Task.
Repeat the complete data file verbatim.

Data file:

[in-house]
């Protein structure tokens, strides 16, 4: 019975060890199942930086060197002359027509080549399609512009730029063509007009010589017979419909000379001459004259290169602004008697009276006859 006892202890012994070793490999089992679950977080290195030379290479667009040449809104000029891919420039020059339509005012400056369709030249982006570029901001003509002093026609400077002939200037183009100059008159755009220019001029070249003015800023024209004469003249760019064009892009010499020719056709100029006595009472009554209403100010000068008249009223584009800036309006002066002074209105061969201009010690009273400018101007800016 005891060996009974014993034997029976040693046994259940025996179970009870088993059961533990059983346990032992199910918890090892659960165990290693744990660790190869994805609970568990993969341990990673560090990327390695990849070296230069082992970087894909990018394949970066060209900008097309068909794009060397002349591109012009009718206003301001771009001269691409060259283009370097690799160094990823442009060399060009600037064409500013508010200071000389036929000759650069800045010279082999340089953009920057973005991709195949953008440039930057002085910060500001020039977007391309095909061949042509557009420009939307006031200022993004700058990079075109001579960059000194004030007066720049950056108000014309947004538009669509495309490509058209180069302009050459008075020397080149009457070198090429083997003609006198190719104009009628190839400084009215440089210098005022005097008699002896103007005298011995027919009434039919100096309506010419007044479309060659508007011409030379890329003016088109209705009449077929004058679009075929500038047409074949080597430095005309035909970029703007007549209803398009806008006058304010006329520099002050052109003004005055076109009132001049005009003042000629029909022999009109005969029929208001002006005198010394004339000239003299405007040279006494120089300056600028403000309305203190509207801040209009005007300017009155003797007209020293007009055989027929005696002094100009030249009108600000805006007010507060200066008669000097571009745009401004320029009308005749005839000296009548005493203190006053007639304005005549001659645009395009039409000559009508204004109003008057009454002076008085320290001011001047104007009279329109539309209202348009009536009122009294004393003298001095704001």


[in-house]
């Protein structure tokens, strides 16, 4: 019975060890199942930086060197002359027509080549399609512009730029063509007009010589017979419909000379001459004259290169602004008697009276006859 006892202890012994070793490999089992679950977080290195030379290479667009040449809104000029891919420039020059339509005012400056369709030249982006570029901001003509002093026609400077002939200037183009100059008159755009220019001029070249003015800023024209004469003249760019064009892009010499020719056709100029006595009472009554209403100010000068008249009223584009800036309006002066002074209105061969201009010690009273400018101007800016 005891060996009974014993034997029976040693046994259940025996179970009870088993059961533990059983346990032992199910918890090892659960165990290693744990660790190869994805609970568990993969341990990673560090990327390695990849070296230069082992970087894909990018394949970066060209900008097309068909794009060397002349591109012009009718206003301001771009001269691409060259283009370097690799160094990823442009060399060009600037064409500013508010200071000389036929000759650069800045010279082999340089953009920057973005991709195949953008440039930057002085910060500001020039977007391309095909061949042509557009420009939307006031200022993004700058990079075109001579960059000194004030007066720049950056108000014309947004538009669509495309490509058209180069302009050459008075020397080149009457070198090429083997003609006198190719104009009628190839400084009215440089210098005022005097008699002896103007005298011995027919009434039919100096309506010419007044479309060659508007011409030379890329003016088109209705009449077929004058679009075929500038047409074949080597430095005309035909970029703007007549209803398009806008006058304010006329520099002050052109003004005055076109009132001049005009003042000629029909022999009109005969029929208001002006005198010394004339000239003299405007040279006494120089300056600028403000309305203190509207801040209009005007300017009155003797007209020293007009055989027929005696002094100009030249009108600000805006007010507060200066008669000097571009745009401004320029009308005749005839000296009548005493203190006053007639304005005549001659645009395009039409000559009508204004109003008057009454002076008085320290001011001047104007009279329109539309209202348009009536009122009294004393003298001095704001």